The idea of meeting our energy needs through higher efficiency is a beguiling one. No one is against technologies that make our energy go further. But efficiency cannot solve our energy problems. The historical trend has been that as we have become more efficient, so we have used more energy.
As efficiency has increased we have not chosen to do what we did before with less energy. Instead we have chosen to use our energy to do more. With improved efficiency the price of energy falls and we use more of it. Economists describe this as a ‘boomerang effect’, using it to account for the failure of measures designed to save energy.
In fact this trend is a positive one. It shows that human beings have not yet run out of ingenuity with which to devise new ways to make use of energy. Nor are we likely to soon run out. According to the New Economics Foundation and Friends of the Earth, if everyone were to live like Americans – that is to say if the developing world were to develop – then we would require more than five planets to sustain us (1). That’s not true. But it could mean that we will need five times as much energy.
Nor is there any reason to stop there. Many Americans, like those trapped in New Orleans after hurricane Katrina without motor transport, do not live the lifestyle of the rich and famous. Even for the rich it is easy to imagine ways in which energy use may continue to grow, whether through space tourism or just a proliferation of everyday gadgets.
In short, we will continue to need more energy.
But today the prospect of expanding energy supply is greeted with trepidation. Energy is now about catastrophic risk: the risk of dependence on unstable regions of the world, the risk of accident or terrorist attack on nuclear power stations, and above all the risk of climate change. In this atmosphere many would prefer an alternative approach, that of using less energy. Bringing down demand is seen as less fraught with danger than expanding supply.
Generating energy takes investment and work. It seems like common sense that if we can cut back then it is better to avoid the problems of expanding supply. If only we understood the ‘true costs’ of energy, goes this line of thinking; we would be less profligate in our energy use.
There are different schemes for making us account for the costs of energy. They range from raising awareness and education, through to taxation and trading in carbon emission permits that are designed to weigh the problems associated with energy into market prices. All these plans share in common the presumption that left to our own devices we will too often prefer using more energy to doing without. This approach leads to an obsession with metering, monitoring and regulating everyday behaviour.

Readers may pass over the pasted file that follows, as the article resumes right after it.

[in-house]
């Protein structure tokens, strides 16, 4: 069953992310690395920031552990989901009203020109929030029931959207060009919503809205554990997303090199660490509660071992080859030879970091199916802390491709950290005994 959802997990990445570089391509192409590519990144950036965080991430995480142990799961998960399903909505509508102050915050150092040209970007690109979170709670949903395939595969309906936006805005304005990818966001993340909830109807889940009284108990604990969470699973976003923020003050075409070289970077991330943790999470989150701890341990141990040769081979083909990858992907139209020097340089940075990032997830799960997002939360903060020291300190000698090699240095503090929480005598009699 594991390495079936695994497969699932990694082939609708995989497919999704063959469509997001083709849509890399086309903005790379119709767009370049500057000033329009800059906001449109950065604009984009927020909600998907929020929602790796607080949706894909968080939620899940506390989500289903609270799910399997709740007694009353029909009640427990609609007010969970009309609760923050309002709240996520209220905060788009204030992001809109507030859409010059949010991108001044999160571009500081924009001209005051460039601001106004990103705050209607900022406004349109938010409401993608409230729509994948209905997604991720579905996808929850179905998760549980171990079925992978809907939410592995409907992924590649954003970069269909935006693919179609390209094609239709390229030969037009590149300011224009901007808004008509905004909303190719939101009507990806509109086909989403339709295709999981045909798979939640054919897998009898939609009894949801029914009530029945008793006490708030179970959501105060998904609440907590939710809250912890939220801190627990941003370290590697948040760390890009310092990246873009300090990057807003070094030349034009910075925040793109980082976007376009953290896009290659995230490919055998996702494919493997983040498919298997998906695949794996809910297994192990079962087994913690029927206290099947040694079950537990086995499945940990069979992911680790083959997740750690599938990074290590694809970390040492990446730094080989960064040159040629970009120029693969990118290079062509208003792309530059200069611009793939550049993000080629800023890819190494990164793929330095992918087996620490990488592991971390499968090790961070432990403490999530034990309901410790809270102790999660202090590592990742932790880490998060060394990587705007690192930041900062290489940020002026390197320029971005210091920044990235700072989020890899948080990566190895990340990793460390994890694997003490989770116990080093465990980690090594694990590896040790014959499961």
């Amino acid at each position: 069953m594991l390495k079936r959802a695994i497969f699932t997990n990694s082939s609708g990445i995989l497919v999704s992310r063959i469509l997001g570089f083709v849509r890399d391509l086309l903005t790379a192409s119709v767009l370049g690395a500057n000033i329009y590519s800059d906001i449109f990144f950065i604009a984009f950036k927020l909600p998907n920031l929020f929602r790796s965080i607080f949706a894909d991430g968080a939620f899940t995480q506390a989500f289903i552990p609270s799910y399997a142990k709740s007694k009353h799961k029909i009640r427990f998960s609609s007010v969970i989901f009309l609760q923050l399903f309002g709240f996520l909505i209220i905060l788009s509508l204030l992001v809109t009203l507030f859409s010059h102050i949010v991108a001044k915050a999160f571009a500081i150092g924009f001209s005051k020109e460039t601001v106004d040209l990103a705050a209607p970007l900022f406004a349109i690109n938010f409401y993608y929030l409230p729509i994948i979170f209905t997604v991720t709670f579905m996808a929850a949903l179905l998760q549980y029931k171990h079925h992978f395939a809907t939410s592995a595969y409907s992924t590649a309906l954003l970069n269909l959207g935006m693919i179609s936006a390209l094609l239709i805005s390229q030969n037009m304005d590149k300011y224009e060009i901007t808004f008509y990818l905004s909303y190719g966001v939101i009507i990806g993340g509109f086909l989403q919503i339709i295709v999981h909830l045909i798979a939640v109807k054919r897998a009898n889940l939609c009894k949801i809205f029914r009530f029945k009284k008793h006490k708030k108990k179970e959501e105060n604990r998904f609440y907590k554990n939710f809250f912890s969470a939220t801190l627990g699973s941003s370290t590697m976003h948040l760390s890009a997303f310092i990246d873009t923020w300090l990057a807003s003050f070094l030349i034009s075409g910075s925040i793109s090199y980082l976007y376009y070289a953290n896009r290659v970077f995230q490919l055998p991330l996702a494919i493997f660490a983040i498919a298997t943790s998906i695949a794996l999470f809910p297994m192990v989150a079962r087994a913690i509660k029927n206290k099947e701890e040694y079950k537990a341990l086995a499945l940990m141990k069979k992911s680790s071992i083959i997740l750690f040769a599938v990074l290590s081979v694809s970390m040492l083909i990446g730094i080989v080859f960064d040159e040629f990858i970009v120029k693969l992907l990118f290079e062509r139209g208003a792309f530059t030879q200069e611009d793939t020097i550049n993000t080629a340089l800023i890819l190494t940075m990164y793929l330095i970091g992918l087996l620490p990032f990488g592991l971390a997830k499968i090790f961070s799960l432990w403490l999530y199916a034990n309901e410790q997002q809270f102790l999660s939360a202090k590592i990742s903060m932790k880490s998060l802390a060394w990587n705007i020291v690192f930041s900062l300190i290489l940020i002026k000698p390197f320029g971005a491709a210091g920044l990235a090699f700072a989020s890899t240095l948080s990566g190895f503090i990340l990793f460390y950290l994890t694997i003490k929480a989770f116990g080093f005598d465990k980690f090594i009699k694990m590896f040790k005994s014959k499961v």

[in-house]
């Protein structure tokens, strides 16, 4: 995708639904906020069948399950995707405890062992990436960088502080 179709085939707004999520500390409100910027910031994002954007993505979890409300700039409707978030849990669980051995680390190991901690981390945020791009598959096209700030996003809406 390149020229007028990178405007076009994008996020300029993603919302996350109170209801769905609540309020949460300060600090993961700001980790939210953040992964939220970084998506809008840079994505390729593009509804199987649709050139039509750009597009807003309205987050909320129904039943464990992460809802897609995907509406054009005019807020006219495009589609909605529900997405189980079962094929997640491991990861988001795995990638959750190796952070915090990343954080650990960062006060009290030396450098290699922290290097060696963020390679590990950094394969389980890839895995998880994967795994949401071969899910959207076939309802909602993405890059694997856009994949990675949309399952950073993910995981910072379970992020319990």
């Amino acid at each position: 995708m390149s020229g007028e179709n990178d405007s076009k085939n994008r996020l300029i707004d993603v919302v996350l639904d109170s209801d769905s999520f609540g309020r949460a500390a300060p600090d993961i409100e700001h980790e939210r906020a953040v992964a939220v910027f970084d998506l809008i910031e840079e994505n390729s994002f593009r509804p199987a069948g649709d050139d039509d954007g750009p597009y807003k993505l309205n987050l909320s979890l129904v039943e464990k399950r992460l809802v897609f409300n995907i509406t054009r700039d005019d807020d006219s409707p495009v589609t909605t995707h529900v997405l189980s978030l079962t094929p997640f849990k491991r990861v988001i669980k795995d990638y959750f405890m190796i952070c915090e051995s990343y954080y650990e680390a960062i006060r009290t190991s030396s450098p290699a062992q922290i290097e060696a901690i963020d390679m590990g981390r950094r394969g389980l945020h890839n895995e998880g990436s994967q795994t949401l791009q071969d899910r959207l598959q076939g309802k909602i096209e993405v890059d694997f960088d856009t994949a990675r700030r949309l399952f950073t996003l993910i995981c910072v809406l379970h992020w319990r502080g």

The suspicion of energy is based on an overestimate of the problems and an underestimate of the potential of expanding energy supply. Society is capable of dealing with pollution. We can bury carbon dioxide under the oceans. The more that society develops, the more easily we will thrive in a warming world. If we were not so frightened of nuclear materials being diverted to terrorists we would be working on recycling of waste into new fuel.
We need much more investment in energy production, especially in nuclear power, clean fossil fuels, and large hydroelectric dams. Other renewables will have a role to play too – there will be no shortage of demand – but will make sense only when they can be deployed on a comparably large scale. Miniature windmills of the sort installed by David Cameron and Jamie Oliver serve no useful purpose beyond a show of ethical correctness.
The modern energy supply has liberated us from worrying about where energy comes from. Electricity at the flip of a switch has freed us to concentrate our own human energy on more novel plans. But for many environmentalists today this itself is the problem. What if those novel plans include flying the world, which might disrupt fragile ecosystems or destroy local cultures?
The expansion of energy supply is seen as an attack on future generations. We are continually reminded of energy’s toxic legacy in the form of nuclear waste or greenhouse emissions. The consumption of resources is attacked as eating into ‘natural capital’ as if it were a selfish squandering of our children’s inheritance. Such a vision suggests that the more we do now the worse will be the future. The conclusion would be that the best we can do is to do less. Our present actions are part of the problem, not part of the solution.
But the best thing that we could do for future generations is to build a new energy infrastructure, bigger and better than the old one.
Joe Kaplinsky is a science writer.
(1) New Economics Foundation, The Unhappy Planet Index, 2006